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How Trump Misunderstands the US-Korea FTA

 
 

With traction gathering for a renegotiation of the free trade agreement between the United States and South Korea, a key driving force, ironically, has been common sense. The argument goes as follows: when a country imports more than it exports (i.e. has a trade deficit), it loses money because it is buying more goods than it is selling. This is a very simple perspective that applies well to the financial health of a company, something President Donald Trump and the various ex-CEOs on his cabinet, including Commerce Secretary Wilbur Ross, understand well. The problem is this simplistic view does not really apply to the economy of an entire country, as it ignores several important complexities.

Take, for example, the fact that an investment in a foreign company is actually an export. Let’s say a U.S. company called “Happy Play” wants to build a toy factory in California. To do this, Happy Play must purchase building materials, land, building services, machinery for building toys, and the labor to make toys. To purchase these goods and services, Happy Play has two choices: it can either pay cash or receive investments.

Most companies don’t have large amounts of cash just sitting around so they usually need investments to cover the cost. Happy Play can receive these investments by selling its own stock or other assets it owns (i.e. perhaps Happy Play owns some stock in Coca Cola or a building in New Jersey). If the investor who buys Happy Play stock is Korean, the United States is effectively receiving an import of foreign capital. Since the Happy Play stock the Korean investor buys is still a part of a U.S. company, the stock itself functions as neither an export nor an import (it is an asset). The dividends earned from the stock, however, become money exported from the United States and imported into Korea. Since the Korean investment creates new jobs and consumption in California, it is hard to say this is a bad thing for the U.S. economy.

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The opposite of an investment (money coming in) is a saving (money going out). Let’s say Happy Play does really well with its new factory and makes a lot of money. This money will do one of two things: go into a bank or be invested by Happy Play. If Happy Play invests the money in a foreign company, it is now exporting that capital overseas. If the money goes into a bank, the bank will invest the money, sometimes domestically, sometimes abroad. If the investment is made abroad, that again becomes an export with future earnings being imported back. In this way, even savings participate very directly in trade deficits: if a country is not saving as much, it is exporting less capital. With U.S. household savings at very low levels, this becomes one of the key reasons for a low export value.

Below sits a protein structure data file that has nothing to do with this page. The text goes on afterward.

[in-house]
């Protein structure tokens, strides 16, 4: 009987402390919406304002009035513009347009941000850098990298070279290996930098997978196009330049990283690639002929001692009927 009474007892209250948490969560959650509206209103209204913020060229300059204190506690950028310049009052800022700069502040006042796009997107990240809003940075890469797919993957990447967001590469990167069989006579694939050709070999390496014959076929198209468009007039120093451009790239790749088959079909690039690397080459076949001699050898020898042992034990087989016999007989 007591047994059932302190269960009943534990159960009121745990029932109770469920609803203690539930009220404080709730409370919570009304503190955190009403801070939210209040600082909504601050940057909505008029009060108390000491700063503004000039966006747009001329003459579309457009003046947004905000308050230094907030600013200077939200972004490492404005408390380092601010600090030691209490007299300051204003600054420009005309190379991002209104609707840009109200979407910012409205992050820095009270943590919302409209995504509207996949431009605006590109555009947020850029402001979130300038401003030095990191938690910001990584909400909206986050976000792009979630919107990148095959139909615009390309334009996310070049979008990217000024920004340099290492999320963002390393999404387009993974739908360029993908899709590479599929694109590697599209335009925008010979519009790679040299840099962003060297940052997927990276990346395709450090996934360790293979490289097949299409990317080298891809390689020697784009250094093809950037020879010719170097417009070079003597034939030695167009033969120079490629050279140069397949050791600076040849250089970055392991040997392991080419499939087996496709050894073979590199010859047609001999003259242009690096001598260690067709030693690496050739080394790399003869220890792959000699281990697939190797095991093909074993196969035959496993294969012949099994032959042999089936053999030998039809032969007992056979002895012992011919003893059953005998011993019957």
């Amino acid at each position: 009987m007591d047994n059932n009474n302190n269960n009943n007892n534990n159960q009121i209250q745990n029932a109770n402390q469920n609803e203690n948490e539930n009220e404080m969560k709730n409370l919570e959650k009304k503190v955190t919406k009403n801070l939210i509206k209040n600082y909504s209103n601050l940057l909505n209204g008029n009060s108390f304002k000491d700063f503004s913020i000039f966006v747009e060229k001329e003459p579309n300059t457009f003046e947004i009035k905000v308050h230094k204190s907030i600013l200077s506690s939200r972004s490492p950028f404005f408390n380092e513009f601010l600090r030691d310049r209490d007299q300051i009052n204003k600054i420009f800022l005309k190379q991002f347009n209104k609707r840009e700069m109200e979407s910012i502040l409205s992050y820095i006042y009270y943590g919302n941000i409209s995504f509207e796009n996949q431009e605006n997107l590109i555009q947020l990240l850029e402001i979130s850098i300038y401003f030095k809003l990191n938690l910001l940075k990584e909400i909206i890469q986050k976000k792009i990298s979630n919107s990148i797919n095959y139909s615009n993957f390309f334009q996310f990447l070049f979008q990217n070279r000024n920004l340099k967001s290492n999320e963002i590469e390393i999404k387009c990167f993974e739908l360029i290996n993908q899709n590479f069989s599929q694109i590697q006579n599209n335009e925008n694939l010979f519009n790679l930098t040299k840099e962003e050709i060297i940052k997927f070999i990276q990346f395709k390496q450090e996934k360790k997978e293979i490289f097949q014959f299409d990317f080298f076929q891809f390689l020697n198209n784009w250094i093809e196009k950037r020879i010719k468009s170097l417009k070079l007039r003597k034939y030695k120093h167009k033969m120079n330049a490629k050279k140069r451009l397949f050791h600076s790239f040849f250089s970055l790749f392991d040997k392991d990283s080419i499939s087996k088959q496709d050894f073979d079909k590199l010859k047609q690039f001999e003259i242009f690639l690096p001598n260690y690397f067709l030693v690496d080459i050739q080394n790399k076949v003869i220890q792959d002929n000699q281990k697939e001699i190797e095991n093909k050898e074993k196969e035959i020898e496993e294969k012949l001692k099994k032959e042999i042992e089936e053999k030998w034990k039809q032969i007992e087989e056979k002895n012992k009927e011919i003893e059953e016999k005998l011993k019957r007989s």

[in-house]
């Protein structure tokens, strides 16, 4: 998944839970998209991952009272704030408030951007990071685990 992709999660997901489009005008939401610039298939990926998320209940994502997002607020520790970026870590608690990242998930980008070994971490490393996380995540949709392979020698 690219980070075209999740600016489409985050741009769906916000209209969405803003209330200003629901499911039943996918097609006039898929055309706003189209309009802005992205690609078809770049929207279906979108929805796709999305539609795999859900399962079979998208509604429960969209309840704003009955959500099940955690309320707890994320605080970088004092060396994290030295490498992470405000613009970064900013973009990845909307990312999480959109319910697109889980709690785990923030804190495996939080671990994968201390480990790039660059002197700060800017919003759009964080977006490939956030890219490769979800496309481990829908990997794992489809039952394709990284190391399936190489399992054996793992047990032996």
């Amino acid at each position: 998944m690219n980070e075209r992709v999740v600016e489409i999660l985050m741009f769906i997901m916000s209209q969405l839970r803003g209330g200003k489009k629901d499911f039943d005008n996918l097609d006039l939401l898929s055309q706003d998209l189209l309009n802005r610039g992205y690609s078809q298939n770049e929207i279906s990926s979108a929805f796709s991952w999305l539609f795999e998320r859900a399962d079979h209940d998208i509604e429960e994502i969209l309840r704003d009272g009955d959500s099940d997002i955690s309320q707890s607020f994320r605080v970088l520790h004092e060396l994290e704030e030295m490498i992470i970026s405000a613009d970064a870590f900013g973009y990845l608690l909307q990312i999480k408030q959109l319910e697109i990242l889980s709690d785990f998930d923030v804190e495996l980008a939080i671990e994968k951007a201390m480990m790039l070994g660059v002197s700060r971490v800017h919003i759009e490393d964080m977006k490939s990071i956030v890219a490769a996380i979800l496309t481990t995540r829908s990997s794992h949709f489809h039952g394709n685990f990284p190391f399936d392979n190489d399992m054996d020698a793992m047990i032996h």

Another trend that adversely affects import/export balance is the fact that the United States is the preferred “safe haven” for global investments. Just about every bank or investment firm in the world has a preference for investing in U.S. companies, currency, and government bonds, as these are considered to be some of the safest items on the market. This fact alone makes it virtually impossible for the United States to ever have anything but an import (investment) surplus because foreign capital is always flowing in more than domestic capital is flowing out.

One of the consequences of heavy investment in the U.S. dollar is overvaluation. Not only is the dollar the most frequently used currency in international trades but it is also one of the preferred investment currencies for such things as mutual funds. This raises the strength of the dollar compared to other currencies. On the face of it, common sense might suggest this a good thing — when is being “weak” ever good, right? — but, in fact, the strength of the dollar is something that directly hurts U.S. export products. Let’s go back to Happy Play to see why.

Let’s say Happy Play can make toys at a labor rate of $1 per toy. It can sell each toy in South Korea for 1,500 Korean won. If the exchange rate is 1,000 Korean won/dollar, Happy Play makes 500 won per toy. However, if the currency exchange rate changes to improve the strength of the dollar, making it 1,200 won/dollar, then Happy Play makes 200 won less profit per toy. Conversely, Korean exports are helped by a strong dollar. If a Korean toy company makes toys at a labor rate of 1,000 won per toy and sells them for $2 in the United States, the exchange rate change from 1,000 won/dollar to 1200 won/dollar improves the profit margin from 1,000 won to 1,400 won. With South Korea’s currency having steadily devalued in the last year, it is not surprising to see some accuse the government of currency manipulation.

In summary, the common sense view of “treating a country like a company” is surprisingly misguided, ignoring a few critical facts about trade deficits and how import/export numbers are derived. The first is that import/export figures aren’t just about buying and selling physical goods: investments and savings also participate very actively in these numbers. The second is that confidence in the U.S. economy actually works to create trade deficits (with more investment coming in than going out). The third is the fact that a strong dollar is exacerbated by this confidence, working to make U.S. exports less competitive and less profitable. Adding tariffs or taxes on Korean goods imported into the United States may marginally improve the U.S. government’s revenue but it will do little to address the larger underlying issues that perpetuate trade deficits.

Justin Fendos is a professor at Dongseo University in South Korea and the associate director of the Tan School at Fudan University in Shanghai.

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